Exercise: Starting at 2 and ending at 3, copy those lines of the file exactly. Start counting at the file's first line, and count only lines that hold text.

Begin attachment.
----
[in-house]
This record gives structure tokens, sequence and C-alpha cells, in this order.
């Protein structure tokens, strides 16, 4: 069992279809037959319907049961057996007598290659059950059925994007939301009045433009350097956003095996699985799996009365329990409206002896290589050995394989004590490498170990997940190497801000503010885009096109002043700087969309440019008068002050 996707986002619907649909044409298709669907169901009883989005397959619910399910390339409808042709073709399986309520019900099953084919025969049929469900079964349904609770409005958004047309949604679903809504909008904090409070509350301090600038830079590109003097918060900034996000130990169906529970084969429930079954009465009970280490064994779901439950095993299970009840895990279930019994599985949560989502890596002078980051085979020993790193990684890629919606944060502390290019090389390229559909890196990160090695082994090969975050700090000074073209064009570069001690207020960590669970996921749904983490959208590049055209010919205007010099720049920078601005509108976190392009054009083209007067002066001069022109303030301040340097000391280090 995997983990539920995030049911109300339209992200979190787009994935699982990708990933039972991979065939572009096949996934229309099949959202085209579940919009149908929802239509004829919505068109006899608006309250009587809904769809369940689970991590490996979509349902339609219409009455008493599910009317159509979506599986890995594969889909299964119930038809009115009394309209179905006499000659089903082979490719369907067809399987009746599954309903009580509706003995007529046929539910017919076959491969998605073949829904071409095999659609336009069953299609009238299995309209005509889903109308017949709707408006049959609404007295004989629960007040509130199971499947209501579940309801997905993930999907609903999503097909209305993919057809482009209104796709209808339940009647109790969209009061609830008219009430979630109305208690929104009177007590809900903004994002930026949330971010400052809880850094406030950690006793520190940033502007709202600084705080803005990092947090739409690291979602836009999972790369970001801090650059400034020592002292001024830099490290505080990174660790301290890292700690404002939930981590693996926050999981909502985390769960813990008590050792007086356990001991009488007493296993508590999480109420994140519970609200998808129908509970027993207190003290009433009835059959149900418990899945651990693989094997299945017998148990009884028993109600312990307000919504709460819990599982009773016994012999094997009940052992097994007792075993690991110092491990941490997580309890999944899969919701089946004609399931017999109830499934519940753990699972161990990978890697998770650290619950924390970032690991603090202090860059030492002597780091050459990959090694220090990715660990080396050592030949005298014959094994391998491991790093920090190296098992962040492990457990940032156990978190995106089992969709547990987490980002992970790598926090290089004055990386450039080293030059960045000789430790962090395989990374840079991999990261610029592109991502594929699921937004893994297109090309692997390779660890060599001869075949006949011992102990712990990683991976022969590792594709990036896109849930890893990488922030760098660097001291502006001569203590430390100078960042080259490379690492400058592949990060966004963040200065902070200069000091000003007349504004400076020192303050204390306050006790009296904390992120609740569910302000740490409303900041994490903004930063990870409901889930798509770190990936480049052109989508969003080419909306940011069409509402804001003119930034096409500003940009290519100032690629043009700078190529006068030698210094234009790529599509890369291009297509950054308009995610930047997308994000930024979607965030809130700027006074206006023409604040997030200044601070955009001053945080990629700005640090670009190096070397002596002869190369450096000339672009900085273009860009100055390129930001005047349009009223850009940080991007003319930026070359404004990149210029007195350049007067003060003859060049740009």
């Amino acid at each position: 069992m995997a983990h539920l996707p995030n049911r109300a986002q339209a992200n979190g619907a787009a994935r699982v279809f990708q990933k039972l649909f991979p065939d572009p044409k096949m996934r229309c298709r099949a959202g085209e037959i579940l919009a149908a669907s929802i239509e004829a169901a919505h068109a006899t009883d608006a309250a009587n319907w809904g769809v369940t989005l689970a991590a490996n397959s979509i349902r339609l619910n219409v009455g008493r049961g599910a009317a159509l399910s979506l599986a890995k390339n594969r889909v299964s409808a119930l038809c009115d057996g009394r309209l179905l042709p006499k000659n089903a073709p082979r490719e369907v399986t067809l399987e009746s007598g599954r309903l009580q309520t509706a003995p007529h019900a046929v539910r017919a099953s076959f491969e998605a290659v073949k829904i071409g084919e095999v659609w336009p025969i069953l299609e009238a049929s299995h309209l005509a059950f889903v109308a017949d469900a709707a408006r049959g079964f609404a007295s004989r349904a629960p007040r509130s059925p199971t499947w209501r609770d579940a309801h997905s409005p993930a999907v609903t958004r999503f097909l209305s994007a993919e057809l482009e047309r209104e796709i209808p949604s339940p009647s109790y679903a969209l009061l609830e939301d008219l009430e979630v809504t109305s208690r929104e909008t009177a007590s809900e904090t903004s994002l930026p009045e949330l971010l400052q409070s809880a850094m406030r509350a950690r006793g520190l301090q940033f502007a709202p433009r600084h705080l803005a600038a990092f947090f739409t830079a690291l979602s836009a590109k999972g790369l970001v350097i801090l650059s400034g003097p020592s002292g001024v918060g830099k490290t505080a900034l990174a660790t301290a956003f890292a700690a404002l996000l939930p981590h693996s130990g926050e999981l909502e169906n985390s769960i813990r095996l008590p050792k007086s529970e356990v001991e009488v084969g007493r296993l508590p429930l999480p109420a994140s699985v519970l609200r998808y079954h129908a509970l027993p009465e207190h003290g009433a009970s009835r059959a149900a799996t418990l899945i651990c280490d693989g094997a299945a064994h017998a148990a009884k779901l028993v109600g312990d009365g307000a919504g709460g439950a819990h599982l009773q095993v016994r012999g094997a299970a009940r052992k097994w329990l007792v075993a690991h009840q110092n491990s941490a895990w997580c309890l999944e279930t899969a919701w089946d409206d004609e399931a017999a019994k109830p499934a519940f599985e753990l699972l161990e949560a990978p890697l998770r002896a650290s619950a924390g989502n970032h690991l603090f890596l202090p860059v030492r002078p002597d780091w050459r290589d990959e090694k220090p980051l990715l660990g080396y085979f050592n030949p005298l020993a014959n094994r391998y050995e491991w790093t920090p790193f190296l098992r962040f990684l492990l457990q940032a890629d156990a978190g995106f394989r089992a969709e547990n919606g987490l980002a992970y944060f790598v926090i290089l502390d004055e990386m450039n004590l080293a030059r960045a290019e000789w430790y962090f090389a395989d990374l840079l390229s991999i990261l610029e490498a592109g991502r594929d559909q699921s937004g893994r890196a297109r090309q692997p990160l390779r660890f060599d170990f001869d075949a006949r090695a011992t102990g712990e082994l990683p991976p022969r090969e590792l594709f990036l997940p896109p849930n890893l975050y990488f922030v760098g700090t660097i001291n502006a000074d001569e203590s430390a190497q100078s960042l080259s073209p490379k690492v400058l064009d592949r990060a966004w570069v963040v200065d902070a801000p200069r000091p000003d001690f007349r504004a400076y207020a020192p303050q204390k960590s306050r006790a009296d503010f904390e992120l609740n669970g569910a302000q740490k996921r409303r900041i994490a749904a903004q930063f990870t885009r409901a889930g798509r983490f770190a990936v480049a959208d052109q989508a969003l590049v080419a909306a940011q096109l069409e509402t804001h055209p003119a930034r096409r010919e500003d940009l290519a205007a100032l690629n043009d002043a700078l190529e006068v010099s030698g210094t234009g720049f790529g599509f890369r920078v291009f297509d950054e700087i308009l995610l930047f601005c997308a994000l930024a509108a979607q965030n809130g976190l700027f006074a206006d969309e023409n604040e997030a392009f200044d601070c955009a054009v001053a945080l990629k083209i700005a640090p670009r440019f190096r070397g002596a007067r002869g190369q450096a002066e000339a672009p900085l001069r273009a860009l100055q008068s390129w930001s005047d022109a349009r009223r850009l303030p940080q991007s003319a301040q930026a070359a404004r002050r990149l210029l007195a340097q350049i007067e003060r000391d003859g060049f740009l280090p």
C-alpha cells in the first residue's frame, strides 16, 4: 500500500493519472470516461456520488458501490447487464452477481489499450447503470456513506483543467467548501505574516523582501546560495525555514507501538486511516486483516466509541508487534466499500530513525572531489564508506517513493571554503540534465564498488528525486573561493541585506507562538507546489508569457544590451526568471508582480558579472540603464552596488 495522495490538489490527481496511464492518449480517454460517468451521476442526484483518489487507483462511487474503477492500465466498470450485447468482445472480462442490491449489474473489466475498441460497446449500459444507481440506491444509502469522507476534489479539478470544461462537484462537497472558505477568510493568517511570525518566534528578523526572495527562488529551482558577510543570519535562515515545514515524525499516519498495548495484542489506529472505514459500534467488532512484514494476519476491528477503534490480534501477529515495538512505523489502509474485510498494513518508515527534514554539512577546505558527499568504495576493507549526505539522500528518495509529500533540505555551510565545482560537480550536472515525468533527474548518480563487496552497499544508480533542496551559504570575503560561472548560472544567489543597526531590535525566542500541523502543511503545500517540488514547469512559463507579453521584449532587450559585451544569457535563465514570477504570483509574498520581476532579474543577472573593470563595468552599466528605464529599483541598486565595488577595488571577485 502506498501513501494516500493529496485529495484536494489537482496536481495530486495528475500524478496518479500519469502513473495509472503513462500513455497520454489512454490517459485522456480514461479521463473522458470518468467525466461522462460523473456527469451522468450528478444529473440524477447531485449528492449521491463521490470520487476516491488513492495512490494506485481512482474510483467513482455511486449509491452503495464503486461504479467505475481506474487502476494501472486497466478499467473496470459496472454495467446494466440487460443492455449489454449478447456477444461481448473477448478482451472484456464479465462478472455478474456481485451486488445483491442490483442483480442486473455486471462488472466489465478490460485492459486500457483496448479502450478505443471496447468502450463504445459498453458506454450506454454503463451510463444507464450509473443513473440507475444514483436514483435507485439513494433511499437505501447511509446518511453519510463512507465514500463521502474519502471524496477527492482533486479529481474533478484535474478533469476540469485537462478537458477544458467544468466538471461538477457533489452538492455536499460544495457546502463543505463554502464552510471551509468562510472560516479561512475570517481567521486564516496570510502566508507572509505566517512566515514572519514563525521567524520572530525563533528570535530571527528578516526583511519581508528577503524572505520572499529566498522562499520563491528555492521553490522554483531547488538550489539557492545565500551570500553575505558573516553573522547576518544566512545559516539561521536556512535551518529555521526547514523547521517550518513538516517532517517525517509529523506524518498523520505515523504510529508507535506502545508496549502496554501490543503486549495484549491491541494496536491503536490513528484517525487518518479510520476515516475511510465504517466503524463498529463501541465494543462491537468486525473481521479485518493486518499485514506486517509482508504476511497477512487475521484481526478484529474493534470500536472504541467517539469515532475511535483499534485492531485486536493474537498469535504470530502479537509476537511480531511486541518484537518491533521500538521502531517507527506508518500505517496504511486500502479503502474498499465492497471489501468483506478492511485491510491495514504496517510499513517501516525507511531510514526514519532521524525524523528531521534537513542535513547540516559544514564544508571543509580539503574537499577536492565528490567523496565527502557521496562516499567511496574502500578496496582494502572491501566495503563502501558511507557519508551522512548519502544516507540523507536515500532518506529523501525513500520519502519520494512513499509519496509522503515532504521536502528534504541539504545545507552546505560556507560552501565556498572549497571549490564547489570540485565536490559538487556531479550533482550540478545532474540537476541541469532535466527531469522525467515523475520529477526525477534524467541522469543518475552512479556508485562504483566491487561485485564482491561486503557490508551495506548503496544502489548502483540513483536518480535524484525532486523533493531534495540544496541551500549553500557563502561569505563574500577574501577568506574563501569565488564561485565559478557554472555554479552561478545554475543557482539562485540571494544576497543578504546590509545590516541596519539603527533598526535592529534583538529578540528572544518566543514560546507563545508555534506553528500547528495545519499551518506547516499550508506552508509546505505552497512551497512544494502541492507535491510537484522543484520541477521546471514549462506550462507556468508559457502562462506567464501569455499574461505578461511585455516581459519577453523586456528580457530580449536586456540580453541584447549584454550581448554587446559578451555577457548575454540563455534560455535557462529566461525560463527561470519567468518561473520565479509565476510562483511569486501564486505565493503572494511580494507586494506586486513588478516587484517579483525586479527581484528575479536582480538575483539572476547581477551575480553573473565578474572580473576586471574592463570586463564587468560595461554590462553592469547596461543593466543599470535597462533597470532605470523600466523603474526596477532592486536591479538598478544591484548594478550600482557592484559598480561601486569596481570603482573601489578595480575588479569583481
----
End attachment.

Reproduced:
This record gives structure tokens, sequence and C-alpha cells, in this order.
């Protein structure tokens, strides 16, 4: 069992279809037959319907049961057996007598290659059950059925994007939301009045433009350097956003095996699985799996009365329990409206002896290589050995394989004590490498170990997940190497801000503010885009096109002043700087969309440019008068002050 996707986002619907649909044409298709669907169901009883989005397959619910399910390339409808042709073709399986309520019900099953084919025969049929469900079964349904609770409005958004047309949604679903809504909008904090409070509350301090600038830079590109003097918060900034996000130990169906529970084969429930079954009465009970280490064994779901439950095993299970009840895990279930019994599985949560989502890596002078980051085979020993790193990684890629919606944060502390290019090389390229559909890196990160090695082994090969975050700090000074073209064009570069001690207020960590669970996921749904983490959208590049055209010919205007010099720049920078601005509108976190392009054009083209007067002066001069022109303030301040340097000391280090 995997983990539920995030049911109300339209992200979190787009994935699982990708990933039972991979065939572009096949996934229309099949959202085209579940919009149908929802239509004829919505068109006899608006309250009587809904769809369940689970991590490996979509349902339609219409009455008493599910009317159509979506599986890995594969889909299964119930038809009115009394309209179905006499000659089903082979490719369907067809399987009746599954309903009580509706003995007529046929539910017919076959491969998605073949829904071409095999659609336009069953299609009238299995309209005509889903109308017949709707408006049959609404007295004989629960007040509130199971499947209501579940309801997905993930999907609903999503097909209305993919057809482009209104796709209808339940009647109790969209009061609830008219009430979630109305208690929104009177007590809900903004994002930026949330971010400052809880850094406030950690006793520190940033502007709202600084705080803005990092947090739409690291979602836009999972790369970001801090650059400034020592002292001024830099490290505080990174660790301290890292700690404002939930981590693996926050999981909502985390769960813990008590050792007086356990001991009488007493296993508590999480109420994140519970609200998808129908509970027993207190003290009433009835059959149900418990899945651990693989094997299945017998148990009884028993109600312990307000919504709460819990599982009773016994012999094997009940052992097994007792075993690991110092491990941490997580309890999944899969919701089946004609399931017999109830499934519940753990699972161990990978890697998770650290619950924390970032690991603090202090860059030492002597780091050459990959090694220090990715660990080396050592030949005298014959094994391998491991790093920090190296098992962040492990457990940032156990978190995106089992969709547990987490980002992970790598926090290089004055990386450039080293030059960045000789430790962090395989990374840079991999990261610029592109991502594929699921937004893994297109090309692997390779660890060599001869075949006949011992102990712990990683991976022969590792594709990036896109849930890893990488922030760098660097001291502006001569203590430390100078960042080259490379690492400058592949990060966004963040200065902070200069000091000003007349504004400076020192303050204390306050006790009296904390992120609740569910302000740490409303900041994490903004930063990870409901889930798509770190990936480049052109989508969003080419909306940011069409509402804001003119930034096409500003940009290519100032690629043009700078190529006068030698210094234009790529599509890369291009297509950054308009995610930047997308994000930024979607965030809130700027006074206006023409604040997030200044601070955009001053945080990629700005640090670009190096070397002596002869190369450096000339672009900085273009860009100055390129930001005047349009009223850009940080991007003319930026070359404004990149210029007195350049007067003060003859060049740009």